For Hamilton, however, there was a tough weekend in Monaco where he only finished seventh, a restart error — unfortunate as it was — that dropped him out of the points in Baku when he would have won, damage picked up in Austria that dropped him to fourth, a third-place classification after being outqualified by George Russell in Belgium, and a recovery to fifth from 11th in Turkey.

Errors like Hamilton’s on Baku’s late restart loom all the larger in a close title race. Mark Sutton/Motorsport Images

They’re absolutely tiny margins, but Verstappen has put himself on the right side of them when it’s in his control. The question is, will he still be able to do so as the championship looms into view?

Hamilton has been here before. He has dealt with tense and dramatic title battles from his very first season in F1, and has experience of fighting both those inside his own team and those in another car. As calm and impressive as Verstappen has been for the majority of this season, he still is entering unknown territory.

But it won’t just be the drivers feeling the pressure in this fight — the teams will too. Red Bull hasn’t had a chance to win a championship since its dominant run from 2010-13, and with new regulations to come next year, there’s no guarantee it will still be in contention in 2022.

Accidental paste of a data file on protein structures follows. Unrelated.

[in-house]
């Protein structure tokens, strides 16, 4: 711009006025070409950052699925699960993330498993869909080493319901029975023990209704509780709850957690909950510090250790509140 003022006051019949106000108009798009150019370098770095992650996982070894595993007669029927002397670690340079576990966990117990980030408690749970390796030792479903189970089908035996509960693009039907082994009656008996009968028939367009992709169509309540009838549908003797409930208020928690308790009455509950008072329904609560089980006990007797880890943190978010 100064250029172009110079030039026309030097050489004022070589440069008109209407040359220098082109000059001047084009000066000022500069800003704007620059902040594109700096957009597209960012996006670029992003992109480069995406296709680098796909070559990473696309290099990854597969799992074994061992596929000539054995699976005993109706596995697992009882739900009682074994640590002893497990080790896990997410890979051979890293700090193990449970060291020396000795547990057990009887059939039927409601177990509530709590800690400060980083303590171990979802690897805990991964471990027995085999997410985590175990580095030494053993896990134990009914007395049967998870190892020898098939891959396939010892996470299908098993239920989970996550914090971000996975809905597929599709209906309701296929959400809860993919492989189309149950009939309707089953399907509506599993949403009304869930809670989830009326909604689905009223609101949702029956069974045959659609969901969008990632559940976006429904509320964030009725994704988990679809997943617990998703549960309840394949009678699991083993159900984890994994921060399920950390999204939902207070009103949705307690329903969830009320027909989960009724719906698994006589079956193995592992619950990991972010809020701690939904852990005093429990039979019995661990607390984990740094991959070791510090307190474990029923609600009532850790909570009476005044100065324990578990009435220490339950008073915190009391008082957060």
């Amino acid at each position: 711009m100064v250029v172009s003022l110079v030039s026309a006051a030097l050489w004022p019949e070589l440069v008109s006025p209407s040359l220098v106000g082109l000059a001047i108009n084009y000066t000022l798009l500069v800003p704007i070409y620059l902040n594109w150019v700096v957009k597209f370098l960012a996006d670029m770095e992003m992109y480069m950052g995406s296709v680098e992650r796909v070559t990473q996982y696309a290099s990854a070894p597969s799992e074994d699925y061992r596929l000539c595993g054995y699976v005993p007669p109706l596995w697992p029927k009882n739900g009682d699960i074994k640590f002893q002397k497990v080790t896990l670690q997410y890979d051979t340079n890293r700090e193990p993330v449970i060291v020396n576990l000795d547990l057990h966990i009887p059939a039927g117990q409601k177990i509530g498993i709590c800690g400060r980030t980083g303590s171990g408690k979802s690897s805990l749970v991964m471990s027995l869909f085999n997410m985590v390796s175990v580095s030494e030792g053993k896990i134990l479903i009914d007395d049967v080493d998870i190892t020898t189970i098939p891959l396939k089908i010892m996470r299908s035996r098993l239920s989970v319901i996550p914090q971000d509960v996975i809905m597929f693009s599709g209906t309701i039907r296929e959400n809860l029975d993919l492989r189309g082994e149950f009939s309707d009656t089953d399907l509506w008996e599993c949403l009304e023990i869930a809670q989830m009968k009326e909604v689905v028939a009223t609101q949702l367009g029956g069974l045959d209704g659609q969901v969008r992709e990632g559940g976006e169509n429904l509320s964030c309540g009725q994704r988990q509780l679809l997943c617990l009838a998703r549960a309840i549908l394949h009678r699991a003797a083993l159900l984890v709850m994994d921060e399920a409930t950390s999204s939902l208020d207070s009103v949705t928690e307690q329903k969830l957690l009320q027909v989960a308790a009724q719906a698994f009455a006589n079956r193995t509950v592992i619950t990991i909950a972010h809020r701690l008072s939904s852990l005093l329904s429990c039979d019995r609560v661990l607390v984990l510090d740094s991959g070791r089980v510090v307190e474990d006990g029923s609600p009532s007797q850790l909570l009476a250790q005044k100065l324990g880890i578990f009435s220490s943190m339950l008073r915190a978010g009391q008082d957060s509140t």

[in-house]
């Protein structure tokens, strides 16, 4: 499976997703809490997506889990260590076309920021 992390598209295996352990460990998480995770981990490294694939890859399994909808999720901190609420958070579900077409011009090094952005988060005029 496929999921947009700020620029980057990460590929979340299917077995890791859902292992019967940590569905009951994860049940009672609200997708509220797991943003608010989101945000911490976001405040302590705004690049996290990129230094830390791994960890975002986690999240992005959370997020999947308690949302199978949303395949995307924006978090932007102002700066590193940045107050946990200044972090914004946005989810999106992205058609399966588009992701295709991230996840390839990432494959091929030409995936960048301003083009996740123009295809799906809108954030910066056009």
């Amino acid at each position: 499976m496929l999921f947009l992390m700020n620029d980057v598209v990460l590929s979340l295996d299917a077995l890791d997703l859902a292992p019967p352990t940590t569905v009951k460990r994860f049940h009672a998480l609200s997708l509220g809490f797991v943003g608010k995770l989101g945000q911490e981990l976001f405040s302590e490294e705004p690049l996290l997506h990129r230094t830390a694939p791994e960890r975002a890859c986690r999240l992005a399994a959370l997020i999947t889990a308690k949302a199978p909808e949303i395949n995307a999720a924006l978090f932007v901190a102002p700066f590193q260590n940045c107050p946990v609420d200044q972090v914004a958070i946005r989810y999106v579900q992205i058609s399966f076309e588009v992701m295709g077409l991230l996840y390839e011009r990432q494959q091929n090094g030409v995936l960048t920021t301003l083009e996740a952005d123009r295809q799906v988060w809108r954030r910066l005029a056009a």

Mercedes, on the other hand, has experience of closing out championships and a winning mentality, but hasn’t had to do so without a comfortable performance advantage. And we’re now at the stage that both teams know one poor pit stop, one wrong setup decision, one bad strategy call, could cost their driver the title.

It’s a feeling that will be replicated up and down the grid, with McLaren coming under increasing pressure from Ferrari for third place, and Alpine and AlphaTauri only 10 points apart in the battle for fifth, too.

We’ve seen just how intense the fights can get, with Daniel Ricciardo’s defensive move against Carlos Sainz in Austin being branded “a bit dirty” as the Spaniard felt it was done on purpose, and when I put those comments to the McLaren driver he replied: “Oh yeah? That’s cool. I’m happy to be dirty. I’m a nice guy, so being dirty every now and then is all right!”

Ricciardo felt he had to be right on the limit because of Ferrari’s pace advantage and the constructors’ championship picture, and it’s not lost on these drivers when they’re fighting a direct rival in the standings, even if most of the focus appears to be on who’s going for titles.

One byproduct of such a big and backloaded calendar has been the feeling that there’s always so much racing left to go. As a result, each individual race hasn’t always seemed like it is season-defining on its own. But we’re definitely entering that part of the year.

Every race in a season is worth the same amount of points, and moments in the first races of the season can have as much influence as those in the final rounds; but it’s at this stage that you have all of the context and knowledge of what’s gone before. That just adds to the significance now.

To be so late in the year and with so many fights so close — including the biggest two — is brilliant for those of us watching. And it is too for those involved, as long as you’re not the one who screws it up…